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- Cricketer (born 1991)
England were hoping for the best but fearing the worst after Ben Stokes hurt his side on day two of the fourth Ashes Test in Sydney.
Stokes was in the middle of an extended barrage of bouncers in the morning session when he pulled up in his follow-through, clasped his side and left seeking treatment before his over was complete.
A battle-hardened warrior like Stokes only shows pain when he absolutely has to and, although he was able to return in the afternoon to field at slip, he was not considered as a bowling option for the remainder of the day.
Side injuries are among the most troublesome injuries that fast bowlers can sustain, impeding their action and range of movement long after the initial prognosis, and it is not inconceivable that he has bowled his last ball of the series.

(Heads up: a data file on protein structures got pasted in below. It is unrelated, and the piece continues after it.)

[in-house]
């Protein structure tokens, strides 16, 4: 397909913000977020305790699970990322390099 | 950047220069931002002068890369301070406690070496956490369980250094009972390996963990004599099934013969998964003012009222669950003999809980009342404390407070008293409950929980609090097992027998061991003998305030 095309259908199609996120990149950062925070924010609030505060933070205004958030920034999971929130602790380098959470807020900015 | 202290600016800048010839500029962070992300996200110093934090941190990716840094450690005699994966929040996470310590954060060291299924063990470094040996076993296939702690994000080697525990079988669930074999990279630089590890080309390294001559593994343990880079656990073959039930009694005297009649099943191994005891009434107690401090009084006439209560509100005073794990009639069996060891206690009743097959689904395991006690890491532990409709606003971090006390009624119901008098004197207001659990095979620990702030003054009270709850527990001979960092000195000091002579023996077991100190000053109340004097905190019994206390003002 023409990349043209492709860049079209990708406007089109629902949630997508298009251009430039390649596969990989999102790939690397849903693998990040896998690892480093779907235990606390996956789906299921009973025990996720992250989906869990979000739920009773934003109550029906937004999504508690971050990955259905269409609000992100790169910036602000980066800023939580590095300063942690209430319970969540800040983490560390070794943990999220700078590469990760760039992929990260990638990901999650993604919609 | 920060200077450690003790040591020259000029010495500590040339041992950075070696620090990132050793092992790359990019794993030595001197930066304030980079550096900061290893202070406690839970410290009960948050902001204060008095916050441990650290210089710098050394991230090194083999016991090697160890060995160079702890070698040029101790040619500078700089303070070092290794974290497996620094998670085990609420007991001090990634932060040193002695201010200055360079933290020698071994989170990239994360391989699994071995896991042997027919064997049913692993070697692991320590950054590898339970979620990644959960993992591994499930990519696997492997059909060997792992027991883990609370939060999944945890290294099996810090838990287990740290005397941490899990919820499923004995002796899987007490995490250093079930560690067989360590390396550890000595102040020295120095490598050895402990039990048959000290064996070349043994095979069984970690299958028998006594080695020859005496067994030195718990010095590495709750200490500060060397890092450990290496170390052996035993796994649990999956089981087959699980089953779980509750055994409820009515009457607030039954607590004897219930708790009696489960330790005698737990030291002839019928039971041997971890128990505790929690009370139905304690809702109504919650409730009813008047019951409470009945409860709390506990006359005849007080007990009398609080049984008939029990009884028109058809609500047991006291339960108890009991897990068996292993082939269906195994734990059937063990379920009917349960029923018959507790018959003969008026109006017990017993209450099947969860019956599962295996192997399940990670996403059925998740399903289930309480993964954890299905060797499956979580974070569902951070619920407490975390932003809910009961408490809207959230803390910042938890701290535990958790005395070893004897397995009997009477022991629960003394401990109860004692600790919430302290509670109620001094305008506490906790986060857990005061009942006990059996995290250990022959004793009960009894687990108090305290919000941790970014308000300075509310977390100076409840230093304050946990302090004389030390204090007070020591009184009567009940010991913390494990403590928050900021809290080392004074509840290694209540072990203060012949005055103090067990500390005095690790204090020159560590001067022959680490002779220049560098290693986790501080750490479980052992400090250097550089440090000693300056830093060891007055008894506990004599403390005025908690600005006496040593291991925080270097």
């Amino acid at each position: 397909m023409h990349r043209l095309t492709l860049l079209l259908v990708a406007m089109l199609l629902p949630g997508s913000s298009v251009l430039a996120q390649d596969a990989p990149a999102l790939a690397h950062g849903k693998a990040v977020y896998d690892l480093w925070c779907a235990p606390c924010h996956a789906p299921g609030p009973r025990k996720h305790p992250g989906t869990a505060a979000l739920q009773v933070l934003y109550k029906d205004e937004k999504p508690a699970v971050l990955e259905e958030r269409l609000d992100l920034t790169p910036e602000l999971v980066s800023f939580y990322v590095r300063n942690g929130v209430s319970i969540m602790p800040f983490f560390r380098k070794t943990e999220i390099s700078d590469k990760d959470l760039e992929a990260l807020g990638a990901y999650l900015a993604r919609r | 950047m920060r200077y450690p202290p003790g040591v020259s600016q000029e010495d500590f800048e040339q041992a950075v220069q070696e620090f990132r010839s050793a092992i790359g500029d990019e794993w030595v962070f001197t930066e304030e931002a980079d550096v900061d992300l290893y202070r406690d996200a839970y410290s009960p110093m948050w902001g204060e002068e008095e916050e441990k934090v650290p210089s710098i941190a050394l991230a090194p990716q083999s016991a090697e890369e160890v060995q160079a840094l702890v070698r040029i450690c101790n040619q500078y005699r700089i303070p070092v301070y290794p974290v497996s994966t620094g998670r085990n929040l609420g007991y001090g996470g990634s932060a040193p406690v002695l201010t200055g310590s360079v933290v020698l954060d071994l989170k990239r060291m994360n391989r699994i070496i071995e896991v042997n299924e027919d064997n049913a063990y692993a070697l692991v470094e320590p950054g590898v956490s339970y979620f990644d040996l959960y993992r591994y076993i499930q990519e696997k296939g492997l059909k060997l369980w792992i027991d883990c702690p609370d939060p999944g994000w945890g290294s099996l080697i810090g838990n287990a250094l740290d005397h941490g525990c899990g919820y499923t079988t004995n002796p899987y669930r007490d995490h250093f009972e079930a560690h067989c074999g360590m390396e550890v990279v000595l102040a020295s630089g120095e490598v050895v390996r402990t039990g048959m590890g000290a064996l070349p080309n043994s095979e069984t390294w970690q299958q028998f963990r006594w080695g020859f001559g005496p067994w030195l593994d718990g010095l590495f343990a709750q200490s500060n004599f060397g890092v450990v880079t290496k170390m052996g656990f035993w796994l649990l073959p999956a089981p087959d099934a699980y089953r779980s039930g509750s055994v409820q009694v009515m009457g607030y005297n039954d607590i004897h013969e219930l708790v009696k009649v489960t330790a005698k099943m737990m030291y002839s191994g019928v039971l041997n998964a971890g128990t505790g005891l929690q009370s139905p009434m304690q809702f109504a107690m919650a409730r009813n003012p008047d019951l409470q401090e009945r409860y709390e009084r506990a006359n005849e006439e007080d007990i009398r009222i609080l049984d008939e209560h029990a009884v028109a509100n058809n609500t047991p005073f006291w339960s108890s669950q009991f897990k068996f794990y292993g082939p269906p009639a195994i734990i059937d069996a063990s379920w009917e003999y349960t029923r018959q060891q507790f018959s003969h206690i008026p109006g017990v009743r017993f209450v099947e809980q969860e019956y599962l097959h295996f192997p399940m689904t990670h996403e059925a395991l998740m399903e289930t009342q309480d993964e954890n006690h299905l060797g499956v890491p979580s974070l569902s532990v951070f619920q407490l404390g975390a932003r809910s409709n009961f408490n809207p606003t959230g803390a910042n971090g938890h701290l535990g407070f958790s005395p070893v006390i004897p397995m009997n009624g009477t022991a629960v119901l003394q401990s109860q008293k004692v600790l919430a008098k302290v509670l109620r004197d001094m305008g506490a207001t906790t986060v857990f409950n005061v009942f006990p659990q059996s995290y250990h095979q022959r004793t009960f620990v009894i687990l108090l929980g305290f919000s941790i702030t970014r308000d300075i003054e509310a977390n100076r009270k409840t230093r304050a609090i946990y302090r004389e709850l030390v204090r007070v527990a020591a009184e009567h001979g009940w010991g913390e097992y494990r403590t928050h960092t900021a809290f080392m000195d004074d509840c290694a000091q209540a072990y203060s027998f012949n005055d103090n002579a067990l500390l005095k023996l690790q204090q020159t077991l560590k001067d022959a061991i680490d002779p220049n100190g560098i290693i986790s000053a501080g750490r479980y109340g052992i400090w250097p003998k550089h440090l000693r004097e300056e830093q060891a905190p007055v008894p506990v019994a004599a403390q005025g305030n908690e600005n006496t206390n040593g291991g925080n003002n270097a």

If that is the case, England would face a struggle balancing their team in the absence of their only true all-rounder.
Team-mate Stuart Broad admitted there was some concern in the dressing room, but insisted Stokes would at least fulfil his batting duties unless physically unable to do so.
“He’s one of the toughest blokes I’ve ever met, the toughest cricketer I’ve ever met, so for him to go off and not bowl…it’s obviously sore,” he said.
“He’s icing it at the moment and we’ve no information on what’s happened in his side. Hopefully we give him a lot of rest tomorrow because 12-24 hours in cricket is quite a long time. It gives the body a lot of time to heal.
“He stayed on the field so he could bat in his usual position. He’ll be out there if it’s not torn to shreds. We as England fans and team-mates hope it’s not as bad as him not bowling again on this trip.”